Mindful Behavior

Brain--Alice's Blog 05-16-14

Lately I have been reading about the brain.  We are in the middle of what I would call a brain research renaissance.   Advances in soft tissue scanning technology have allowed researchers to map brain activity in ways that would have been unheard of just a few decades ago.

Some of this brain research is beginning to seep into the business press, specifically around advice for leaders.  One phrase that is getting a lot of attention is “mindfulness.”   I originally viewed articles on mindfulness for leaders as just another biz press fad but the more I read, the more I see some merit in this stuff.  What I find particularly compelling is the concept that mindlessness is the opposite of mindfulness.  If I am not mind-full, aware of my thoughts and ideas in the moment, I am mind-less, at the whim of any concept or idea that floats into my head.  Ouch.

In essence, mindfulness is being present, focusing your attention on your current state.  When left ungoverned, our minds are drawn to the past, what has already happened, or to the future, what is happening next.  Current state is ignored, resulting in us missing valuable clues and data that will clearly impact the future.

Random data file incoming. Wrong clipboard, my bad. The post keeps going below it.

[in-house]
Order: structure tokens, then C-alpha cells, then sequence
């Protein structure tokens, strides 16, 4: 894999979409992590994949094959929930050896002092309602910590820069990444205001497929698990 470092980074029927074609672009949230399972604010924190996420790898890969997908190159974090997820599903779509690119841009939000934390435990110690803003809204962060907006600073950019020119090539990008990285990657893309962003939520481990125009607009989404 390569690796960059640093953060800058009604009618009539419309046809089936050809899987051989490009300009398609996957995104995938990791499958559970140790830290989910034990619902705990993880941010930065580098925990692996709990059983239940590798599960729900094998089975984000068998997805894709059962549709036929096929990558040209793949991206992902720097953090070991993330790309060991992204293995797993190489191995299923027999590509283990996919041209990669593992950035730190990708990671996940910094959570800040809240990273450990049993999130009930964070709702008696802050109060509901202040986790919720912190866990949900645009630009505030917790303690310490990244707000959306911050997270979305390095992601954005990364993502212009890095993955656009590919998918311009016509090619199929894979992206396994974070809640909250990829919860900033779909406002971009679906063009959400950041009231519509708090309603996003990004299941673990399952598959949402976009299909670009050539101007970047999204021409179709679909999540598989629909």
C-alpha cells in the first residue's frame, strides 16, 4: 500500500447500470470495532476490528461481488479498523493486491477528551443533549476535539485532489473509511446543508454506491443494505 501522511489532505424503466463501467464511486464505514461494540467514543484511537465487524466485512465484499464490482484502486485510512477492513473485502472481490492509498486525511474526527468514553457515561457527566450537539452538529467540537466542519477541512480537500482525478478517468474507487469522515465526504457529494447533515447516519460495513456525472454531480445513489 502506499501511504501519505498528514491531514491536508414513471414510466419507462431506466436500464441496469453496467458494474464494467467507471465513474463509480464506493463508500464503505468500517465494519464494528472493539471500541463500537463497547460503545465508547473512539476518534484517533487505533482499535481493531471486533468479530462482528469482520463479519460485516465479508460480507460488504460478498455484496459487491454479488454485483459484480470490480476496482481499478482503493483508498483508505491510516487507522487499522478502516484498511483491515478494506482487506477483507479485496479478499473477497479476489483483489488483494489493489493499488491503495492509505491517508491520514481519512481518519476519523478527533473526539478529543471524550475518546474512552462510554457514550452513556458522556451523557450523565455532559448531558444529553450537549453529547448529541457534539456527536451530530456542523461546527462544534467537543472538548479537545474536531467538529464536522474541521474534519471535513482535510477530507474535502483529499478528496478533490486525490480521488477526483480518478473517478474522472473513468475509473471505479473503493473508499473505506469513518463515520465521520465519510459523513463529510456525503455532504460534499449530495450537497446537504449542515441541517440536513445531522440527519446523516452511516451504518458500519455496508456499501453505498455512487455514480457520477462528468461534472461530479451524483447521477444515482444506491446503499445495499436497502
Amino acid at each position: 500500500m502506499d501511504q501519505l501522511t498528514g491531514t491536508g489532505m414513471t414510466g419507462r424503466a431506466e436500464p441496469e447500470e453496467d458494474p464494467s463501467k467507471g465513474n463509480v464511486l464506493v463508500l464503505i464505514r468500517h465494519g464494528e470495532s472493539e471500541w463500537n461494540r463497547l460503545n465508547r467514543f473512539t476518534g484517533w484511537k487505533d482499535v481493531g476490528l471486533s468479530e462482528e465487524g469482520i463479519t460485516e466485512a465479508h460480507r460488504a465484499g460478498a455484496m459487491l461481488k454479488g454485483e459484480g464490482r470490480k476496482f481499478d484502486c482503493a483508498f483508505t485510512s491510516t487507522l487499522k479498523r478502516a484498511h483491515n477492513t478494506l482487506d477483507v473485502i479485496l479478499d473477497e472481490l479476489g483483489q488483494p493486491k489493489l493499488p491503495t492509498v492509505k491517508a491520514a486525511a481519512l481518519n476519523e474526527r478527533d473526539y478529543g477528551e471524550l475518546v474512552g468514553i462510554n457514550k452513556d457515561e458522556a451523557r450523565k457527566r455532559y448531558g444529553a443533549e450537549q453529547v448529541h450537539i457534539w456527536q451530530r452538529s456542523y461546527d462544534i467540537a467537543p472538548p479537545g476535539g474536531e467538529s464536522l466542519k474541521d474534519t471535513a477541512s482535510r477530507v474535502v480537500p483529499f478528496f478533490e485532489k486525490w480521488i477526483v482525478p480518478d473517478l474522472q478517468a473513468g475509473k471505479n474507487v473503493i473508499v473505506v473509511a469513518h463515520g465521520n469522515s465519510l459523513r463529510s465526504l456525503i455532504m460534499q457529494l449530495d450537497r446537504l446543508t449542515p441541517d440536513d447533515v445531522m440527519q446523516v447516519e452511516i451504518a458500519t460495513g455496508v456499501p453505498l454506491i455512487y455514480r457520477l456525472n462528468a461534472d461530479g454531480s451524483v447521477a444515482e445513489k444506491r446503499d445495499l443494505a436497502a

Case in point: I just came out of a stressful meeting where conflict and argument have made me tense and angry.  If I am mind-less, I will take those negative emotions into my next encounter, casting a damaging pall on the interaction and potentially allowing these negative emotions to color my decisions and actions.  (For more thoughts on decision quality see my Alice’s Blog column and last month’s newsletter.

Let’s replay this scenario using mindful behavior.  Feeling stressed and angry, I take a few minutes break, focus on my negative emotional state, make notes on how to resolve outstanding issues, and envision a positive outcome from these interactions.  I take this action-oriented, positive energy into my next interaction with much better results.

This is just a small tidbit on a very large body of theory and practice.  Hopefully it will spur you on to your own readings and research into the brain and how to better use it.